Jodi drove herself to McKay-Dee Hospital for the MRI nice and early Friday morning, April 10, 2009. She anticipated the MRI would be simply a "Step" in figuring out what was going on inside her head.
The MRI process was not pleasant, but went fairly well. Afterwards, the MRI tech said , "Thanks, you'll be hearing from your doctor in a few days". That message did not linger long. Within minutes, the tech tracked Jodi down with more news. "The radiologist is looking at your scans and he sees a little something. Would you be able to stay and do another scan so he can get a better look?" She pulled Jodi back into the room and pulled up the computer images. "Here is what he is looking at, a little "spot" outside the right auditory canal." Clearly, something was there.
An IV was started and contrast dye was inserted into her veins, which would help illuminate the "spot" on future scans. 30 more minutes in the waiting room and Jodi was back in the MRI. This time, she knew something was really there. Jodi says there is part of her that wasn't surprised at all. She was actually calm during the MRI, even knowing they had found something. Her initial thoughts were, "Of course they found something. I knew something was wrong. Now we can fix it."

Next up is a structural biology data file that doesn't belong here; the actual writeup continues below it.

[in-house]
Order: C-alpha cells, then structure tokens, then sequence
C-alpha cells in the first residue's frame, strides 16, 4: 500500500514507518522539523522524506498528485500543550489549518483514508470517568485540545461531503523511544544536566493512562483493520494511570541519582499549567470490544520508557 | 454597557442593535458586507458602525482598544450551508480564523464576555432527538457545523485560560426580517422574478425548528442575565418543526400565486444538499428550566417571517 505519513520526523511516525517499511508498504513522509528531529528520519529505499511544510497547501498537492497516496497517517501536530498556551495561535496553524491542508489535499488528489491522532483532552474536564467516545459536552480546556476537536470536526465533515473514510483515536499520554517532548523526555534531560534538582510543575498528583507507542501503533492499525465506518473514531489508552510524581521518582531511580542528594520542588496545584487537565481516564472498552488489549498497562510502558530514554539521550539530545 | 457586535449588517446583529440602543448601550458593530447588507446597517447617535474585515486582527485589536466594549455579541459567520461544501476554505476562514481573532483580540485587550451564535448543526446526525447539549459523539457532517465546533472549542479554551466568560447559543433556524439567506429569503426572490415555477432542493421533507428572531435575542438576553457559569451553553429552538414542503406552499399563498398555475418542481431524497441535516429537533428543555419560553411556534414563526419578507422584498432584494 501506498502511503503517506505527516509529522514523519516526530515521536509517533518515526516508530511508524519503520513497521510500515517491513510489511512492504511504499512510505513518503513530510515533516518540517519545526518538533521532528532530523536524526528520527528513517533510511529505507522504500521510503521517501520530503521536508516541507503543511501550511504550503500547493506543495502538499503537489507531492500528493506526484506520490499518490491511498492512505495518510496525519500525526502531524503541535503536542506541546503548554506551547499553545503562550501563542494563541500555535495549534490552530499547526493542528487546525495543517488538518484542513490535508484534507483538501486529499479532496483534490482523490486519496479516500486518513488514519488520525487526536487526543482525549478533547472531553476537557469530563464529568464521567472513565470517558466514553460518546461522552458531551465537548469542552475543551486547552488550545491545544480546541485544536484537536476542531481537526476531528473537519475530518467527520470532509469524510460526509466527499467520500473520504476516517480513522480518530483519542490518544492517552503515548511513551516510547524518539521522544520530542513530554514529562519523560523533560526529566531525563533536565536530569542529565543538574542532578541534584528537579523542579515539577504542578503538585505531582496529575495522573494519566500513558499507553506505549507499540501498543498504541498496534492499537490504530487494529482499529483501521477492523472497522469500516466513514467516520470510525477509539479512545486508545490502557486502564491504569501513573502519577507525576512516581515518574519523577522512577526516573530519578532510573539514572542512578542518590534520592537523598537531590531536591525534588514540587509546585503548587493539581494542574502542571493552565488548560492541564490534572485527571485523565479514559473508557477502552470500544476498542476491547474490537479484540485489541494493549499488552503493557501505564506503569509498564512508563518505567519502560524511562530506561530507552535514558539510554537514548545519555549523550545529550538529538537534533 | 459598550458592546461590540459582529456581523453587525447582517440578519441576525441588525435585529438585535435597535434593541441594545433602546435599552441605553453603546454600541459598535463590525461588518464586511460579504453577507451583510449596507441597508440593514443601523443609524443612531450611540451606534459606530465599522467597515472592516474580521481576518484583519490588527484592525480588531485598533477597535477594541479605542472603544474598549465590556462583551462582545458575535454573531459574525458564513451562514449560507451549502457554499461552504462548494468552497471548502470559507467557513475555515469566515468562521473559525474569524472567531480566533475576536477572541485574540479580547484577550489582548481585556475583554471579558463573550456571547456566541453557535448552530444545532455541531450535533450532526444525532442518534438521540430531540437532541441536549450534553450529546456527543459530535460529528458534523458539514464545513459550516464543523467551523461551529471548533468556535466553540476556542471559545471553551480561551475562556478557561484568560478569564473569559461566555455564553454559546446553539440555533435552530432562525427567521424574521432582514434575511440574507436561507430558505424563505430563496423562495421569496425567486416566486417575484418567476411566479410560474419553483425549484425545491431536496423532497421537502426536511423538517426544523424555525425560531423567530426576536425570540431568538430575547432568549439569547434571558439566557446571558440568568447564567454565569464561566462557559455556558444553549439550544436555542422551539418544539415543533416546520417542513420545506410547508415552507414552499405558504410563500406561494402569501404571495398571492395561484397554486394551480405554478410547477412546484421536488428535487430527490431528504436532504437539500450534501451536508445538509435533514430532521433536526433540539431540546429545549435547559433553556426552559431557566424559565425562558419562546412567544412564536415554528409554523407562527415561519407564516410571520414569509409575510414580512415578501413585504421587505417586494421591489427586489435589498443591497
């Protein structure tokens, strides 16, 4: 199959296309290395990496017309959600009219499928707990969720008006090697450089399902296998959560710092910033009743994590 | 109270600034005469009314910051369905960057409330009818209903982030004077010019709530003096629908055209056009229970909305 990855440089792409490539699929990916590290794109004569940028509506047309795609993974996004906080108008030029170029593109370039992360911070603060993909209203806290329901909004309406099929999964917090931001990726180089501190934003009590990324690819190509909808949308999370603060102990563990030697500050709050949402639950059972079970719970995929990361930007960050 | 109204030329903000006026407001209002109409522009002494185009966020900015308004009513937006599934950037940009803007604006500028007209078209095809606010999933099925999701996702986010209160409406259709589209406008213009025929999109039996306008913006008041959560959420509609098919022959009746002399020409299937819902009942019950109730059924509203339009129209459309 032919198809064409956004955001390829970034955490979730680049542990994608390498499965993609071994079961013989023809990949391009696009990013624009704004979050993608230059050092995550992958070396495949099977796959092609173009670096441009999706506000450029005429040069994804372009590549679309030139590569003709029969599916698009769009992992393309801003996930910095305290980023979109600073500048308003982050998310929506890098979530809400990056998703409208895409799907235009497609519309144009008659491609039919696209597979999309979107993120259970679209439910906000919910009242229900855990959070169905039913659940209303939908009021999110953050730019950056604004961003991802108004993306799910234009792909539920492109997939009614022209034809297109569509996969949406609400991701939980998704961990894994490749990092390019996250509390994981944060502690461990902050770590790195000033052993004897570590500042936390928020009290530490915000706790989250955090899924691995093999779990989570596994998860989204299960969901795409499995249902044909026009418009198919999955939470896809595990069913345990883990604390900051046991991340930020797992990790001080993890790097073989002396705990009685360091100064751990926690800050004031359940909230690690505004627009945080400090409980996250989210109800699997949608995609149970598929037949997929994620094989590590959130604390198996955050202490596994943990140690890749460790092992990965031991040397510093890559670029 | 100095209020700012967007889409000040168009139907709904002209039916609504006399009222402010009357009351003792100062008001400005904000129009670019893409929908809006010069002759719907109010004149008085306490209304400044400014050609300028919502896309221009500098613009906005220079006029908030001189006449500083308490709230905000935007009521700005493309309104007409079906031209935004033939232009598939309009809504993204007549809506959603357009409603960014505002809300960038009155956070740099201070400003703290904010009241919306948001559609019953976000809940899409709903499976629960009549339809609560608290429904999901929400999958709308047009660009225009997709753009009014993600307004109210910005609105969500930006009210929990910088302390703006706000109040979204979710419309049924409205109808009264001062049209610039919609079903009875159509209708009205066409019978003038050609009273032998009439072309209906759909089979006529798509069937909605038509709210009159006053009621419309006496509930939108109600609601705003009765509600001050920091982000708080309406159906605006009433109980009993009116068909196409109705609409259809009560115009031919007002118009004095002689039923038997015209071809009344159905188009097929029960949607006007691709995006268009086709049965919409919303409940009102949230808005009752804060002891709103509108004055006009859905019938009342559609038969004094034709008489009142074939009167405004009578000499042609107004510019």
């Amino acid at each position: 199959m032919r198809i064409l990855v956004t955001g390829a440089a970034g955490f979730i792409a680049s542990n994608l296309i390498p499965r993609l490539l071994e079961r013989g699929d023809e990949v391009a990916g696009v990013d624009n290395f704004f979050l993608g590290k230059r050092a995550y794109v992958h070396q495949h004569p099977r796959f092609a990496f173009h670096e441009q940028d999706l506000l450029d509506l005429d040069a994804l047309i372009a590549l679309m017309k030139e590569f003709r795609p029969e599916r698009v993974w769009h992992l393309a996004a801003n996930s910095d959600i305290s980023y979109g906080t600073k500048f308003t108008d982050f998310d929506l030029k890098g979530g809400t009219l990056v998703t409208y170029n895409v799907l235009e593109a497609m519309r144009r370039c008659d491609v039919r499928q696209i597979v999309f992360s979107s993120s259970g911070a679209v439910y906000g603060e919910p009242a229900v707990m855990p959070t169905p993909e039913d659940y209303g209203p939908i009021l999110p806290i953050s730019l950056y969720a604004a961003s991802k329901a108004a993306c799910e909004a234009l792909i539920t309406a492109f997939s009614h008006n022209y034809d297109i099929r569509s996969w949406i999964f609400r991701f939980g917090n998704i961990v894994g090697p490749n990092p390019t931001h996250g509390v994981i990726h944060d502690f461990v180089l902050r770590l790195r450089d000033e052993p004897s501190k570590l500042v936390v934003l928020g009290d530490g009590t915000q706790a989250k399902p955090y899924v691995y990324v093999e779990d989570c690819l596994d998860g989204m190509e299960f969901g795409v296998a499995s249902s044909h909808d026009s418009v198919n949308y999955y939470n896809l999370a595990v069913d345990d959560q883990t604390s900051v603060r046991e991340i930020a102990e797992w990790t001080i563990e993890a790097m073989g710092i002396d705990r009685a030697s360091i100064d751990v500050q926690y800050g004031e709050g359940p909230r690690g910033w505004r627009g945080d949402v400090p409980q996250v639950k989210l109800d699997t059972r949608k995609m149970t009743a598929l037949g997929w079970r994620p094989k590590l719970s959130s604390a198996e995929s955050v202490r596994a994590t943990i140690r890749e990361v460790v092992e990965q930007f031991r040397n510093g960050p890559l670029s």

Upon exiting the MRI for the 2nd time, the process was much different. The tech, Kim, told Jodi immediately, "There is definitely something there. Go home and call your doctor immediately."
A long drive home alone.
When Jodi arrived home, Tolan poked his head into the garage, getting ready to leave to go to work, after having stayed home with the kids during Jodi's appointment. A simple "How did it go" quickly turned more serious. Jodi explained to Tolan that a spot had been found. One spot. That was all they knew, but it didn't sound good.
Emotions began to roll and life changed in an instant.
Calls to the doctor resulted in futile hours of waiting. The initial call from the doctor was one of those moments frozen in time, "Mrs. Brown, I just don't know what to say..." followed by the "facts" that it appeared to be a tumor of some sort, growing near her brain stem and right auditory canal, close to the 7th and 8th cranial nerves. Jodi jotted down all the medical lingo as best she could then waited again for the office to call back with the "what now"?
Jodi called one friend just to have someone to talk to while she waited. But it still seemed so unreal. How do you wake up one day and find out you have a brain tumor? What do you do with yourself? How can you even try to be normal? What is normal? What do you do? How do you act? Can you even walk outside your house again? What does it all mean? What does this mean for the rest of life?
The emotional rollercoaster started to set in after the initial shock wore off. Words cannot suffice.
By the end of the day, the next step was set for an appointment with a neurosurgeon the following Monday, and the rest of the Easter weekend would be spent waiting.